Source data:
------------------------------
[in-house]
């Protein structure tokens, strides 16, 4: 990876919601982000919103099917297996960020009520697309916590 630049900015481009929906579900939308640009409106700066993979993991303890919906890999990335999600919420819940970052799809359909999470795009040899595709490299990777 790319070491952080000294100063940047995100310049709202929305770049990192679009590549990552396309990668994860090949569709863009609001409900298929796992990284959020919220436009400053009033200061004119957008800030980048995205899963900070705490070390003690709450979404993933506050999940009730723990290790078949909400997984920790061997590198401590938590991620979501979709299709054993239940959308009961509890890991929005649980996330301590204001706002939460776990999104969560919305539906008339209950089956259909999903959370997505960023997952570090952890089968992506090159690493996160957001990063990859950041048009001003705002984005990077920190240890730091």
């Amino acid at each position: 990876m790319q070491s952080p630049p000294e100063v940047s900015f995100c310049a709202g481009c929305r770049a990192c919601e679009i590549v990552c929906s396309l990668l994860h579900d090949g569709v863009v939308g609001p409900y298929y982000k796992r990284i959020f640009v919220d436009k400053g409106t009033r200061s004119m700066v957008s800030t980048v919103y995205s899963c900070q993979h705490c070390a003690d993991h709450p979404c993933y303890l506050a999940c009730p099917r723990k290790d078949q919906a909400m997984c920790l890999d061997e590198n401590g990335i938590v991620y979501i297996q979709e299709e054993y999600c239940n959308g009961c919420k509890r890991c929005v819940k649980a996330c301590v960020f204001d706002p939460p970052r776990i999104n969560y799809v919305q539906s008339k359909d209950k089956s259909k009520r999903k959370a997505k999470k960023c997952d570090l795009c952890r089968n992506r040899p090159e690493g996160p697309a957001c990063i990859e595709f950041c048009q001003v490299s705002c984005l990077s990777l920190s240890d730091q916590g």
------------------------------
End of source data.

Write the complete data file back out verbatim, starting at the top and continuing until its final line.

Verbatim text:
[in-house]
């Protein structure tokens, strides 16, 4: 990876919601982000919103099917297996960020009520697309916590 630049900015481009929906579900939308640009409106700066993979993991303890919906890999990335999600919420819940970052799809359909999470795009040899595709490299990777 790319070491952080000294100063940047995100310049709202929305770049990192679009590549990552396309990668994860090949569709863009609001409900298929796992990284959020919220436009400053009033200061004119957008800030980048995205899963900070705490070390003690709450979404993933506050999940009730723990290790078949909400997984920790061997590198401590938590991620979501979709299709054993239940959308009961509890890991929005649980996330301590204001706002939460776990999104969560919305539906008339209950089956259909999903959370997505960023997952570090952890089968992506090159690493996160957001990063990859950041048009001003705002984005990077920190240890730091």
């Amino acid at each position: 990876m790319q070491s952080p630049p000294e100063v940047s900015f995100c310049a709202g481009c929305r770049a990192c919601e679009i590549v990552c929906s396309l990668l994860h579900d090949g569709v863009v939308g609001p409900y298929y982000k796992r990284i959020f640009v919220d436009k400053g409106t009033r200061s004119m700066v957008s800030t980048v919103y995205s899963c900070q993979h705490c070390a003690d993991h709450p979404c993933y303890l506050a999940c009730p099917r723990k290790d078949q919906a909400m997984c920790l890999d061997e590198n401590g990335i938590v991620y979501i297996q979709e299709e054993y999600c239940n959308g009961c919420k509890r890991c929005v819940k649980a996330c301590v960020f204001d706002p939460p970052r776990i999104n969560y799809v919305q539906s008339k359909d209950k089956s259909k009520r999903k959370a997505k999470k960023c997952d570090l795009c952890r089968n992506r040899p090159e690493g996160p697309a957001c990063i990859e595709f950041c048009q001003v490299s705002c984005l990077s990777l920190s240890d730091q916590g």